Gallery: Natural history museum exhibition teaches visitors about mushrooms

The Estonian Museum of Natural History's 61st annual mushroom exhibition.
The Estonian Museum of Natural History's 61st annual mushroom exhibition. Source: Siim Lõvi /ERR

Last month's rainy weather means it has been an exceptionally good year for mushrooms in Estonia. To the delight of mushroom lovers, the annual mushroom exhibition is now also open at the Museum of Natural History in Tallinn. However, this year in particular, it is definitely worth getting to know which mushrooms are poisonous, as they are also more abundant than usual in Estonia's forests.

The mushroom exhibition is undoubtedly one of the most highly anticipated events of the year at the Estonian Museum of Natural History, attracting everyone from newly-converted mushroom lovers to experienced pickers. Because people should only pick the mushrooms they know are safe, when they in the forest, the exhibition also has an educational function.

"Just the other day I was in the woods and saw so many mushrooms that I didn't know. So, I decided it was the right time to find out," said Vera, a local mushroom enthusiast.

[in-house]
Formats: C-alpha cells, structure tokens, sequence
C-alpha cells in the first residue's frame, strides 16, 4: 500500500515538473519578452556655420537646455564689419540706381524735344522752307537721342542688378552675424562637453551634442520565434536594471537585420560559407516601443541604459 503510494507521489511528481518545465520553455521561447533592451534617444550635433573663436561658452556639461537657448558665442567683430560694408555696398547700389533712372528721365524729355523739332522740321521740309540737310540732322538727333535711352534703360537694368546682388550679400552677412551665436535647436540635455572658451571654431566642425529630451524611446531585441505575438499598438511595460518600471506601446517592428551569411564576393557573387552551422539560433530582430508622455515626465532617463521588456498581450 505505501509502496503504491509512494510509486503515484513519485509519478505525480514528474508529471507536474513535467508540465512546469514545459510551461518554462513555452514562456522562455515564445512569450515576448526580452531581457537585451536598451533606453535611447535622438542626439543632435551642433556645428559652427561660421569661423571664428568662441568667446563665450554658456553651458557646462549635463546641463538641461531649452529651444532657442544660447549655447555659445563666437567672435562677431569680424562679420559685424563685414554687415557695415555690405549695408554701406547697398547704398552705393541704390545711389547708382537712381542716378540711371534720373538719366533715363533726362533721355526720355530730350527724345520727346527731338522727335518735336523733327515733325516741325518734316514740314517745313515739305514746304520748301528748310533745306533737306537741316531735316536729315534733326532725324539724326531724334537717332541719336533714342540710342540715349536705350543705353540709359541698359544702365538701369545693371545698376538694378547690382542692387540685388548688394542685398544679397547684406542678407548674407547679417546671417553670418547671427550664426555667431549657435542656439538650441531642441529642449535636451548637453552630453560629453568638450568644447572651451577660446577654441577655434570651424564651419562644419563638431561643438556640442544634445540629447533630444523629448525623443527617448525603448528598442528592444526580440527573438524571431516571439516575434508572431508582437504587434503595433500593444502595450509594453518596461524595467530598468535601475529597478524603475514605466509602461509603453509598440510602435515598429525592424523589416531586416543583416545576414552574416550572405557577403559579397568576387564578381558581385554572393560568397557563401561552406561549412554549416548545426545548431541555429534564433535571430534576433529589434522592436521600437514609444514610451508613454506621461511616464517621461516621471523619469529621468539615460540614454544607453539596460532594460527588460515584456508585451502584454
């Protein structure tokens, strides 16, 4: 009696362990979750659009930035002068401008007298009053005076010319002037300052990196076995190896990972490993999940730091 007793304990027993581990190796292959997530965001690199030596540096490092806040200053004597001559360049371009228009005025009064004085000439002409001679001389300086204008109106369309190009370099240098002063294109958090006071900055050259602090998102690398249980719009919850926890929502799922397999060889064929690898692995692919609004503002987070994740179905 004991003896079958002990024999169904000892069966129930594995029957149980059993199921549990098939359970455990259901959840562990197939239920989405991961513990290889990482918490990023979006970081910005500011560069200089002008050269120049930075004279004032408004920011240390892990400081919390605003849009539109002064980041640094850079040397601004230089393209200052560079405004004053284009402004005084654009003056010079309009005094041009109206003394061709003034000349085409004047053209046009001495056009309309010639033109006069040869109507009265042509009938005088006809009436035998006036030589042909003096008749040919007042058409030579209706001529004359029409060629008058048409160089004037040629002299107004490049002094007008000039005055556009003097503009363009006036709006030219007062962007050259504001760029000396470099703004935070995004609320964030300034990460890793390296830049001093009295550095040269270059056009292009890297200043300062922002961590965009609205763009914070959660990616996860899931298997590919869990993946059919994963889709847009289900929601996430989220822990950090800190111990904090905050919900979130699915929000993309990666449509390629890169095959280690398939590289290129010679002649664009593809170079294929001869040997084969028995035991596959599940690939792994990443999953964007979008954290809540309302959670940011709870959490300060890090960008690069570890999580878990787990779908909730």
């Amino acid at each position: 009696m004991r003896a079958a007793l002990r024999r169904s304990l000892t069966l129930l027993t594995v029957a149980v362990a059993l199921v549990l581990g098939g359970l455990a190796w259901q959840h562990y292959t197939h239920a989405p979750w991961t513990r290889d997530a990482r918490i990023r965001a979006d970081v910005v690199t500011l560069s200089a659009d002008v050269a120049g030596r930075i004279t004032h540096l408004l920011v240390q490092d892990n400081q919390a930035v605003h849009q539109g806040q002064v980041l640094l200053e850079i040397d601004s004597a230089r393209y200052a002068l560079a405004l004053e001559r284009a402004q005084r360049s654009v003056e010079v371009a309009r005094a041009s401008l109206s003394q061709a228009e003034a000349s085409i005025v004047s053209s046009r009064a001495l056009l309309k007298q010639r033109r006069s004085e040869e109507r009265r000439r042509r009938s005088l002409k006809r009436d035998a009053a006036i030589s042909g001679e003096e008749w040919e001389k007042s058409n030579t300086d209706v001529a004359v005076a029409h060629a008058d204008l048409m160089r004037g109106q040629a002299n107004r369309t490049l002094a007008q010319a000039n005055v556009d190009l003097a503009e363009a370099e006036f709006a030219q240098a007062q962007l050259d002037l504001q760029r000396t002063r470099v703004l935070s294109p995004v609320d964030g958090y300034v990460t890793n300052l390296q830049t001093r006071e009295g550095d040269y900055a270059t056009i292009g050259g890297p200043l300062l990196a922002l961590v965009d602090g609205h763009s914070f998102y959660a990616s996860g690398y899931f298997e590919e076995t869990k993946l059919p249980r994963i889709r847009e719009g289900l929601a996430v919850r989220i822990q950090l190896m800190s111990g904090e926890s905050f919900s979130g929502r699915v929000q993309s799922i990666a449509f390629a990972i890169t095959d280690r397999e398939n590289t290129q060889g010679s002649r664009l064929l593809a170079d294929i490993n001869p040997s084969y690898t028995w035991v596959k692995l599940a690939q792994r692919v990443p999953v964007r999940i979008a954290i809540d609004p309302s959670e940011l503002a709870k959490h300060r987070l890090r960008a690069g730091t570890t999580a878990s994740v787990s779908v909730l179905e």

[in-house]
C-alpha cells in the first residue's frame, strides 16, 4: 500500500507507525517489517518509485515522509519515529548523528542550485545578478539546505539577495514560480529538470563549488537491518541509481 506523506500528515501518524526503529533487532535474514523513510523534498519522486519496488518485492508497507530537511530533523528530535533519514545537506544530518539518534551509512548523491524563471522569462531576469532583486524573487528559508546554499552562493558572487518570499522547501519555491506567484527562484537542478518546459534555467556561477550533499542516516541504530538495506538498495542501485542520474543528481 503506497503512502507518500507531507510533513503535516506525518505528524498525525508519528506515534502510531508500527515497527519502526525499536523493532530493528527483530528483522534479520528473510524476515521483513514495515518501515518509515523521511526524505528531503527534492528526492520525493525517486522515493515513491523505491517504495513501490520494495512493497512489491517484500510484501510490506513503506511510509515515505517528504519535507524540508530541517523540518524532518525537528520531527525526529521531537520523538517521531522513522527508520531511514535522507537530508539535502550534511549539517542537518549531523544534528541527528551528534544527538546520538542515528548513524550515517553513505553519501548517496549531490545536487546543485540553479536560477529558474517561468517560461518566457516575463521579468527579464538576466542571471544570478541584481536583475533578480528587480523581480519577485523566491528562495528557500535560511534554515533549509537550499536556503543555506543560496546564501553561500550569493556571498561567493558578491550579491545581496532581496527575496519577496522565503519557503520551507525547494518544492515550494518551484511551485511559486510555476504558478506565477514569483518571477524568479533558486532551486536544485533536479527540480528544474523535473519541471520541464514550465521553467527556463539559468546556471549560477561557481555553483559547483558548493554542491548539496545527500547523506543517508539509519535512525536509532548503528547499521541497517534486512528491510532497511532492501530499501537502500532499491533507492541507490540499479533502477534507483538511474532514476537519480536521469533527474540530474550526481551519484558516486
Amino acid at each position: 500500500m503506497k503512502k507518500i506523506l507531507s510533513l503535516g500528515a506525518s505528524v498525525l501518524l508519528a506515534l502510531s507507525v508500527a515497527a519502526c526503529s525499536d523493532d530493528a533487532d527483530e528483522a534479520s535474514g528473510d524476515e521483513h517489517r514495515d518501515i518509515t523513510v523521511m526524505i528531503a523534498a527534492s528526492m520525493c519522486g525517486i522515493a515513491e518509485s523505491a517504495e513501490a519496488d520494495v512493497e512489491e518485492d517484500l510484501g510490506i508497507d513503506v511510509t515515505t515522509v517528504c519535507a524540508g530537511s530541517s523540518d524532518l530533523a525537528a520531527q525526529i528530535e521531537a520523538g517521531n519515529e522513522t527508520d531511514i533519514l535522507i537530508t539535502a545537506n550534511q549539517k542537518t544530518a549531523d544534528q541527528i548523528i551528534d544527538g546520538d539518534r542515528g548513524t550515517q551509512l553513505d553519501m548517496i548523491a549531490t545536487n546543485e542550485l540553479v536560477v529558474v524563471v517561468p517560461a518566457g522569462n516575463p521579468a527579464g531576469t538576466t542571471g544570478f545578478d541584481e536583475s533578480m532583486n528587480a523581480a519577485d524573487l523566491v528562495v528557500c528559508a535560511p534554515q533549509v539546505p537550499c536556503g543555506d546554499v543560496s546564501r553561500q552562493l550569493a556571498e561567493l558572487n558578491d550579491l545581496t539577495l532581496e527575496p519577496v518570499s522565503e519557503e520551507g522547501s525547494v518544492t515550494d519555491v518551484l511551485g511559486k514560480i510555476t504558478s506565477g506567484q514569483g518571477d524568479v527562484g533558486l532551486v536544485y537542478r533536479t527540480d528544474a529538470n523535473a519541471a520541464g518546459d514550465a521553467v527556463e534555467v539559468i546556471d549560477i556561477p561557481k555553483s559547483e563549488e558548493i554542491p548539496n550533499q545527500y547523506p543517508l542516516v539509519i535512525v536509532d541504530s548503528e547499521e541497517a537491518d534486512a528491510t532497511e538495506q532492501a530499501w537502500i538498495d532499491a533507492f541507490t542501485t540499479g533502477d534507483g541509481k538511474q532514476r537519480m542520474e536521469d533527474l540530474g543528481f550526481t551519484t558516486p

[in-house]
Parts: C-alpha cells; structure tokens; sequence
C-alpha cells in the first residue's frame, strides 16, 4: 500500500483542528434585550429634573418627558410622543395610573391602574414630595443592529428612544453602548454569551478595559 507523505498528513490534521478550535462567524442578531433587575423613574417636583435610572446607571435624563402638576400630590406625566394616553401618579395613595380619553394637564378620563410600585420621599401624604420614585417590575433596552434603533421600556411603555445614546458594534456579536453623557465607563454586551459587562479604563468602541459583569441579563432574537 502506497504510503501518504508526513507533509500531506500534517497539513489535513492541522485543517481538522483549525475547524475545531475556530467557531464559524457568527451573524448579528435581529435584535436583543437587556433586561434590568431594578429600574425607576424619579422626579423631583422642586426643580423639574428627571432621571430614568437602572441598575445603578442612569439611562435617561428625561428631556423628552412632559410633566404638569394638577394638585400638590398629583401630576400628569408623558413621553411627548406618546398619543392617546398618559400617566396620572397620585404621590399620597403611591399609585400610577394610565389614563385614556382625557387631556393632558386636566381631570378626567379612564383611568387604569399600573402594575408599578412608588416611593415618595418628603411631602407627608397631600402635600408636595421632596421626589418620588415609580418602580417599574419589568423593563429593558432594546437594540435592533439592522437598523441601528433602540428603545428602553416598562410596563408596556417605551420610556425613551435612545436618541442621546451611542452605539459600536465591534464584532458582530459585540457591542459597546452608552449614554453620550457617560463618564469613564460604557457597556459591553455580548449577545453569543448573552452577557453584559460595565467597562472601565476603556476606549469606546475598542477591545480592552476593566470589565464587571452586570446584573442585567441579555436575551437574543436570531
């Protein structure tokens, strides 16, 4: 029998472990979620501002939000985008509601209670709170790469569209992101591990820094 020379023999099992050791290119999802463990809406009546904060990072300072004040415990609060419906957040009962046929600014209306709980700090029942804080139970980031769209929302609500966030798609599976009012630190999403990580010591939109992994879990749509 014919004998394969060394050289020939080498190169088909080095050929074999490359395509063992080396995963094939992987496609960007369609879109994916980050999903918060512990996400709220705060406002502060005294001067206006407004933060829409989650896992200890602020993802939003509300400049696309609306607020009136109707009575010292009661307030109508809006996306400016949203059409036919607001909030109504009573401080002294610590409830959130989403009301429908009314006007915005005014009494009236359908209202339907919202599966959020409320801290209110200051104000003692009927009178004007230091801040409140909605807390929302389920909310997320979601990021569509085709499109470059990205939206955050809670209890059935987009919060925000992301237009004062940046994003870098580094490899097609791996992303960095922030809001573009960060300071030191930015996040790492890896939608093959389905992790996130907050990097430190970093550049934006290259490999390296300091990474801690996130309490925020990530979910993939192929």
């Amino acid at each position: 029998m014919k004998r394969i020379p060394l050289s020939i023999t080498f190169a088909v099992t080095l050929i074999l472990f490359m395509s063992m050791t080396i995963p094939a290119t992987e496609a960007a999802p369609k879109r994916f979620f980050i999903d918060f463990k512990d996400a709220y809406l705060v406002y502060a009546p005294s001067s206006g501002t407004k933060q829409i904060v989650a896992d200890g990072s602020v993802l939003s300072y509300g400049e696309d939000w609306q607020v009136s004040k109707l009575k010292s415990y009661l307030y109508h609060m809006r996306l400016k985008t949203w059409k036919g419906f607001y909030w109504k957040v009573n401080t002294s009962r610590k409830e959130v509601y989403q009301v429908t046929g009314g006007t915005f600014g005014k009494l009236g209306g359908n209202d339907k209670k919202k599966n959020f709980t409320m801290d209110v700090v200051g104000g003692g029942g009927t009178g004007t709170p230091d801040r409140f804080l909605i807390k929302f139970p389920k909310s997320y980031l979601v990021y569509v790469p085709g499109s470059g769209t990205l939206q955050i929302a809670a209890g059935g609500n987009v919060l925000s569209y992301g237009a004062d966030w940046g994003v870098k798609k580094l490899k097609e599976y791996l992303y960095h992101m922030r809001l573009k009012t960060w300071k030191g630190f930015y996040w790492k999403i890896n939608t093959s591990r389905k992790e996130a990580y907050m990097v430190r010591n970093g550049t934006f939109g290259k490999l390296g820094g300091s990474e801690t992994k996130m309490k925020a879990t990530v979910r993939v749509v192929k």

Although this is the 61st time the exhibition has been held at the museum, every year there are first-time visitors.

"I've been mushroom picking many, many times," said Ott.

"I go every year, but I haven't made it to the exhibition because it usually closes before I get chance to visit it," said Tiia.

And indeed, the mushroom exhibition at the Museum of Natural History lasts for just ten days, ending this year on September 17.

However, according to the museum's director Heidi Jõks, this year is an exceptionally good year for mushrooms, so it's even worth heading into the forest after coming to see the exhibition as no one is likely to return empty-handed.

"It's a very good year for leccinum. This year there is an abundance of penny bun or porcini mushrooms (Boletus edulis) in the forest. If you haven't found this delicious mushroom in the forest before, then this is the year to go looking for it," said Jõks.

However, it is also important to be vigilant, as this year's mushroom-rich forests also contain more poisonous mushrooms than usual.

"For example, white and green amanita. So, for people who still tend to confuse these mushrooms a bit, now is definitely the right time to come to the Museum of Natural History Museum, take a look at them and remember which they are," Jõks explained.

While an Estonian will never reveal the patch of forest where they pick their own mushrooms, it is worth noting that the biggest harvests this year will be in the southern Estonia regions of Võru County, Valga County and Põlva County, as well as in Lahemaa, northern Estonia.


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Editor: Michael Cole

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